yeah there are a few good analysts out there but come on

Posted by: Anonymous | January 23, 2008 02:57 PM

The days of $1 million for research analysts are over, over, over. Pay absolutely tops out at around $500K now, and even that is rare. Now, never forget that analysts may get some limited opportunities to put their own money in private deals, and to invest for their own account, and they can improve their income that way. But as far as base salary + bonus, it’s very difficult to for a firm to pay over $500K without creating the appearance of analysts being compensated by I-Bkg revenue.

That said, I still am astonished about how cavalier firms can be about cutting loose good research analysts. Equity research has a –> r-e-a-l-l-y

Posted by: anotherguy | January 23, 2008 03:08 PM

Anotherguy, you are 100% wrong about comp.

This year $500k may be tops b/c of a poor year, but $500k is certainly not the ceiling in a “normal” year.

And investing for their own account? Firms don’t let you invest in anything that even smells like a company in your coverage sector. Cover pharma companies? Don’t plan on being able to invest in ANY health care companies.

Posted by: Anonymous | January 23, 2008 03:14 PM

most of the sell-side analysts I know who have 3+ years experience (senior) make in the $500k ballpark …. and some of the ones who have a decade+ in a bulge make $1MM+

replacing them with junior talent making ~$300k makes sense

Posted by: Anonymous | January 23, 2008 03:20 PM

Maybe I was too unilateral. Let me put it this way. I would argue that AVERAGE comp, from year to year, in excess of $500k is rare among the senior analysts I know in research. If someone’s sector has a stellar year, I suppose they could edge above that. But I think the days of a great analyst getting over $500K, let alone over $1 million, in most years, year-in year-out, are over. If people think that’s definitely not the case, I’ll have to circle back with some of my friends and get a reality check.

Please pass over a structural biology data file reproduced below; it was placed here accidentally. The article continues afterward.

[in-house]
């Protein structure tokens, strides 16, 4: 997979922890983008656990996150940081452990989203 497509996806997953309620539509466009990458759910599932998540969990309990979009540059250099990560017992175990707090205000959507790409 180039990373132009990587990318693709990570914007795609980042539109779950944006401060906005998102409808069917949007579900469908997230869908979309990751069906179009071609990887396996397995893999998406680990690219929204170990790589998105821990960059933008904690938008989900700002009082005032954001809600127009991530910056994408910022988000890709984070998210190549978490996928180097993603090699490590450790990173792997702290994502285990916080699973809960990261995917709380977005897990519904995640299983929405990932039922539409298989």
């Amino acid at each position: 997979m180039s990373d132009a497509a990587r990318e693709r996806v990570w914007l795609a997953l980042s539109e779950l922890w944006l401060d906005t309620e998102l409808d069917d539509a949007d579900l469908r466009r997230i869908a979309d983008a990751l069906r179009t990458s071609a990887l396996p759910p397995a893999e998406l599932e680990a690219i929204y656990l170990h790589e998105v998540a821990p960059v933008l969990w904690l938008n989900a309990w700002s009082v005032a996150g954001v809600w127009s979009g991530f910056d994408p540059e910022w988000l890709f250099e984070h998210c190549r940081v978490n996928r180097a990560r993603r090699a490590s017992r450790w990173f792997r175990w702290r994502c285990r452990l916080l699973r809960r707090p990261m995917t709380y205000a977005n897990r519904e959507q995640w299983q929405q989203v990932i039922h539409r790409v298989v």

Remember, many of the best analysts have left research (and gone to I-Bkg, or hedge funds) for just that reason. Compensation just isn’t like it was in the old days. An awful lot of sectors are covered these days on the sell-side by analysts with 5-10 years experience who do not command huge pay packages, and a lot of the highly paid, high-reputation “lions” of the field are long gone.

That said, as I started to say before [text got cut off] I still am astonished about how cavalier firms can be about cutting loose good research analysts. Equity research has a really long apprenticeship compared to many other areas, and it’s extremely rare for junior analysts to be effective in the first few years after they get promoted.

Posted by: anotherguy | January 23, 2008 03:24 PM

I happen to know several people who were made senior analysts in the past few years who are already making a decent amount over $500k but not 1 million covering a range of sectors from substantial to niche. Most of them do not feel that the $1 million mark is too far out of reach, probably just a matter of jumping to another firm during the next up-leg of the cycle.

I do agree with anotherguy’s comments about the long apprenticeship, but there is definitely still fat in the system. And many good young analysts have emerged who will still have jobs (even at BofA)

and @3:16 no hot chicks dont get laid off are you joking? dudes and busted chicks get laid off.

Posted by: Anonymous | January 23, 2008 04:20 PM